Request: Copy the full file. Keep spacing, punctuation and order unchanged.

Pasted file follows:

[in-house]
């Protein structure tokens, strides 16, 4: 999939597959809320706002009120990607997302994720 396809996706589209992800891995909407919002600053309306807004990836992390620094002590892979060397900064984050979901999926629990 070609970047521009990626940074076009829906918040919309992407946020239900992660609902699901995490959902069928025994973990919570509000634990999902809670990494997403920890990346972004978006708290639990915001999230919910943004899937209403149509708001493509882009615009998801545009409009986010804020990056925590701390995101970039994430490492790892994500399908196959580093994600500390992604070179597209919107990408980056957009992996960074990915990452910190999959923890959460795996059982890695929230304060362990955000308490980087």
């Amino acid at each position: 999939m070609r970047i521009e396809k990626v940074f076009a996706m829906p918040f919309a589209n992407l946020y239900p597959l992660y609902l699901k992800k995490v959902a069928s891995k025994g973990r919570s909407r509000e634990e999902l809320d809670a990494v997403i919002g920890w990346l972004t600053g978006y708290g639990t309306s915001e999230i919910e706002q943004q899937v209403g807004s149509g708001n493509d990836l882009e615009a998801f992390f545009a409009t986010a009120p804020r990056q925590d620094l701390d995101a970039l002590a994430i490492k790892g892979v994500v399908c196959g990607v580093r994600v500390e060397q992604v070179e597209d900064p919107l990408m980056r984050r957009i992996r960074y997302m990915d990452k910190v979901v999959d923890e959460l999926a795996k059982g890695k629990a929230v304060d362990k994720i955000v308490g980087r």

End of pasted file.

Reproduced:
[in-house]
């Protein structure tokens, strides 16, 4: 999939597959809320706002009120990607997302994720 396809996706589209992800891995909407919002600053309306807004990836992390620094002590892979060397900064984050979901999926629990 070609970047521009990626940074076009829906918040919309992407946020239900992660609902699901995490959902069928025994973990919570509000634990999902809670990494997403920890990346972004978006708290639990915001999230919910943004899937209403149509708001493509882009615009998801545009409009986010804020990056925590701390995101970039994430490492790892994500399908196959580093994600500390992604070179597209919107990408980056957009992996960074990915990452910190999959923890959460795996059982890695929230304060362990955000308490980087």
């Amino acid at each position: 999939m070609r970047i521009e396809k990626v940074f076009a996706m829906p918040f919309a589209n992407l946020y239900p597959l992660y609902l699901k992800k995490v959902a069928s891995k025994g973990r919570s909407r509000e634990e999902l809320d809670a990494v997403i919002g920890w990346l972004t600053g978006y708290g639990t309306s915001e999230i919910e706002q943004q899937v209403g807004s149509g708001n493509d990836l882009e615009a998801f992390f545009a409009t986010a009120p804020r990056q925590d620094l701390d995101a970039l002590a994430i490492k790892g892979v994500v399908c196959g990607v580093r994600v500390e060397q992604v070179e597209d900064p919107l990408m980056r984050r957009i992996r960074y997302m990915d990452k910190v979901v999959d923890e959460l999926a795996k059982g890695k629990a929230v304060d362990k994720i955000v308490g980087r």